Betsy DeVos Hails Growth and Popularity of School Choice
Fred Lucas /
Education Secretary Betsy DeVos called it “imperative” that Congress reauthorize a scholarship program in the nation’s capital that allows children from low-income families to attend private schools.
“The outcomes for students in D.C. have continued to improve, from the most underperforming district in the country to now one that is on a growth trajectory,” DeVos said Wednesday at The Heritage Foundation, during an event marking National School Choice Week.
The secretary, as an education activist, was instrumental in working with the D.C. city government and a bipartisan coalition in Congress to establish the Opportunity Scholarship Program, which began operating in 2004.
DeVos noted that the D.C. scholarship program had a three-sector approach: improving traditional public schools, expanding charter schools, and providing school vouchers.
Public school students in the District of Columbia no longer are required to attend a public school in their neighborhood.
“Today over 50 percent of the kids in D.C. attend schools that they are not assigned to,” DeVos said, adding:
They are making choices of other schools. So, the traditional public schools have continued to change and improve in response and reaction to the other dynamics around them. Charter schools have continued to expand and grow and improve and serve the most children. The voucher program has given children an alternative option as well.
DeVos spoke at the event from a wheelchair as she recovers from injuries from a Dec. 30 road-biking accident that left her unable to put weight on her left leg for three months. (The program begins at the 20-minute mark in the video above.)
Heritage Foundation President Kay Coles James, interviewing DeVos during the event, said: “We all love you and wish you well, and I think it sends a positive message that you can’t keep a good woman down.”
In her introduction, James talked about the success of the D.C. Opportunity Scholarship Program, or OSP, and the growth of school choice nationally.
“The reach of the OSP extends beyond our city,” James said. “Situated in Washington, D.C., the Opportunity Scholarship Program was and remains a key part of the growing school choice movement. In 2000, there were just 10 private school choice programs in operation across the country. Today, there are 63 private school choice programs operating in 29 states and the District of Columbia. It has seen incredible growth.”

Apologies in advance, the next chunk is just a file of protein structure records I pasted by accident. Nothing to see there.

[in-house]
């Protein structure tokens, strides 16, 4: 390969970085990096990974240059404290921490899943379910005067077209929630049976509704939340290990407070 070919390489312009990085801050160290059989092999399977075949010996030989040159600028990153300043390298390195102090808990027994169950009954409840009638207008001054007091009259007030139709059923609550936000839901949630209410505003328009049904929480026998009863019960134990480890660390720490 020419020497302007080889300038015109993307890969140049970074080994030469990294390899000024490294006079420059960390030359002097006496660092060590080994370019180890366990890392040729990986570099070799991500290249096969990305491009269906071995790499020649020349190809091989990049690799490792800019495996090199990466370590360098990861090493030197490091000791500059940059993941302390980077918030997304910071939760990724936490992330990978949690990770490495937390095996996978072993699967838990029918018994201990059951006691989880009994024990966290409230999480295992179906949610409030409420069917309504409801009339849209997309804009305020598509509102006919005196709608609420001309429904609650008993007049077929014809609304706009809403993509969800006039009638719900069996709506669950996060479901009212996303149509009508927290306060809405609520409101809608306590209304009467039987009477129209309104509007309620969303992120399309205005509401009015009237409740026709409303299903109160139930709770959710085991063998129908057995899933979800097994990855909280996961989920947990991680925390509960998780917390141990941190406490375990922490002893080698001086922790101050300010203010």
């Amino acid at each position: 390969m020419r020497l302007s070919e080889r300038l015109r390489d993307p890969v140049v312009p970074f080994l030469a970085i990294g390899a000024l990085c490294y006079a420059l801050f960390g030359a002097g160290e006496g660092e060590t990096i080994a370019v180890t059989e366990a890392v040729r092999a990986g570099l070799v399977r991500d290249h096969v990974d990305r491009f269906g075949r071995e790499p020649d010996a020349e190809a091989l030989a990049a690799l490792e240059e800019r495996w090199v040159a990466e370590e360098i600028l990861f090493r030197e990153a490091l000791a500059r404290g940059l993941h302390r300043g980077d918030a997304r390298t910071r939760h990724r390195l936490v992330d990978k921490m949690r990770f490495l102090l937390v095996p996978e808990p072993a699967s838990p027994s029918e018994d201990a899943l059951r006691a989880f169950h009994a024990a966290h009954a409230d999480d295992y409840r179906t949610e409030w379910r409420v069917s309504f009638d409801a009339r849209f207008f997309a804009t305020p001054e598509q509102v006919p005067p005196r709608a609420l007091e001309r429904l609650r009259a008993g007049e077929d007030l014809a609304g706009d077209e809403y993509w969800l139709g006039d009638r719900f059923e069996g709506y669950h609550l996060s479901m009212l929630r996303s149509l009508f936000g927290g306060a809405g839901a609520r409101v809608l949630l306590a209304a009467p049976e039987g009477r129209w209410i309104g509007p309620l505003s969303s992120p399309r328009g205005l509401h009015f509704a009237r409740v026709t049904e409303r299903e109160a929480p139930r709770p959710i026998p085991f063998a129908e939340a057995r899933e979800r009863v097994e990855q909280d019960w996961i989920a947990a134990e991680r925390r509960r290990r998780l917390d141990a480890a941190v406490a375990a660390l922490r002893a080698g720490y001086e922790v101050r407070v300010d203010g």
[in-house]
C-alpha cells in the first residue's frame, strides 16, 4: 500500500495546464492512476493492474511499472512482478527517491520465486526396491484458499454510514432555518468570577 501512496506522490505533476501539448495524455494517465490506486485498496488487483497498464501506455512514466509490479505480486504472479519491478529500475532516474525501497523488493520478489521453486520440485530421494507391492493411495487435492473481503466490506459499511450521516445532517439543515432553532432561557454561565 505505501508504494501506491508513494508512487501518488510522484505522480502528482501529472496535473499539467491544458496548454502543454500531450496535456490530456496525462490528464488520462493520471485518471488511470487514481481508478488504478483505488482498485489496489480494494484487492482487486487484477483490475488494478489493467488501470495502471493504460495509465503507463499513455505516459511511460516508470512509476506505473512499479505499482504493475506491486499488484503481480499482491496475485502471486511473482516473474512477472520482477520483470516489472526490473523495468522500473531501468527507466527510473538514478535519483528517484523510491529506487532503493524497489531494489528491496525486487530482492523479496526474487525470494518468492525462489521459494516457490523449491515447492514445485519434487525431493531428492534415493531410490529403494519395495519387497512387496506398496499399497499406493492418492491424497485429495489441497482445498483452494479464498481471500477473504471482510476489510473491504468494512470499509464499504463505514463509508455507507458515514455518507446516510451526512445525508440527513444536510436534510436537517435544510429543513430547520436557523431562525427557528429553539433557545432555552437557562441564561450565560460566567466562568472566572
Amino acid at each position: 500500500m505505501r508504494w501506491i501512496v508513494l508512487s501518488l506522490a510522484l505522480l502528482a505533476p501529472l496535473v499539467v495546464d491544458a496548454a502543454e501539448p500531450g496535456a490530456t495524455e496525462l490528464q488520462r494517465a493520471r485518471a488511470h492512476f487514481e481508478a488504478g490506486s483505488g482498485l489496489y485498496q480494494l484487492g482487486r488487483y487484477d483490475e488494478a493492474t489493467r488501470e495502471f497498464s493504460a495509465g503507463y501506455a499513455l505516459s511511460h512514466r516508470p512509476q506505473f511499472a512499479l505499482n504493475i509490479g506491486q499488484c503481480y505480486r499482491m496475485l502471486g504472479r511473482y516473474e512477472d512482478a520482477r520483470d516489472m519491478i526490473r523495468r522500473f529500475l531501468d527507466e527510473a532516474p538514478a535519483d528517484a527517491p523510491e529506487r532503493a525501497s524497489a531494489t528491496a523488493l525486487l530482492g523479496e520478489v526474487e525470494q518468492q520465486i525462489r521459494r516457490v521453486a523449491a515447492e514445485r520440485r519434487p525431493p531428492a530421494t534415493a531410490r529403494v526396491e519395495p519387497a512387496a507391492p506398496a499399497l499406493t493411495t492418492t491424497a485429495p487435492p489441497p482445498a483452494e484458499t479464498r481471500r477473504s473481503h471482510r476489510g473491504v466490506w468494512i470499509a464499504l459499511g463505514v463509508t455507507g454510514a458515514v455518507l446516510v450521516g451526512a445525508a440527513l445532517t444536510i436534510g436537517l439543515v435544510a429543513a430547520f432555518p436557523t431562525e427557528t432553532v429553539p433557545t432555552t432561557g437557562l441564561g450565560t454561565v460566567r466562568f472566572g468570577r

DeVos said Congress should strengthen the program. She said:
It is imperative that Congress not only reauthorize this program, but do so with predictability and stability. I would argue with an automatic growth piece put into it, so that more and more students can continue to take advantage of the choices that some have today. The demand continues to be unmet.
In my view, that’s the most important goal. Parents continue to want more choices. They are demanding more for their kids. And we need to, as a nation, embrace the notion that our future is reliant on what we do today.
Today, school choice programs in the states include education savings accounts, tax credits, and vouchers, and are accessed by about 482,000 students. That’s a more than twofold increase in participating students from 2011—the year National School Choice Week was launched—when 31 school choice programs were accessible to about 212,000 students.
Vouchers work as a form of publicly funded scholarships, paying for K-12 students to attend private schools. Tax credits allow parents to write off the cost of private education in filing their state taxes.
Five states—Arizona, Florida, Mississippi, Tennessee, and North Carolina—have adopted education savings accounts.
The accounts allow parents to direct the funds that would have been spent by the state on their child in the public system. State funds for each pupil are deposited directly into a parent-controlled account.
Parents can use the money to pay for private school tuition, online learning, special education services and therapies, private tutoring, and a host of other education-related services, products, and providers.
DeVos referred to an American Federation for Children’s poll of 1,200 likely voters next year that found two-thirds support school choice.
“We know the most recent polling data has shown conclusively that people want to have choices for their kids—67 percent of the people in this country, two-thirds, support school choice,” DeVos said. “The only thing standing in the way is the teachers unions that have a personal financial vested interest.”
Many local, state, and national teachers unions continue to oppose the school choice movement.
The National Education Association, the nation’s largest teachers union, states on its website: “Private school vouchers—and similar schemes like tuition tax credits and education savings accounts—take scarce funding away from public schools and give it to private schools that are unaccountable to the public. We should focus on improving public schools, where 90 percent of children go, not on diverting money from them for the sake of the 10 percent who want to go to private schools.”
DeVos said both parties should be working together.
“Education should not be, is not really, a partisan issue. It really is reflective of the future of our country,” DeVos said. “If students today aren’t prepared for what comes next, we’re not going to be prepared as a nation to compete with the rest of the world.”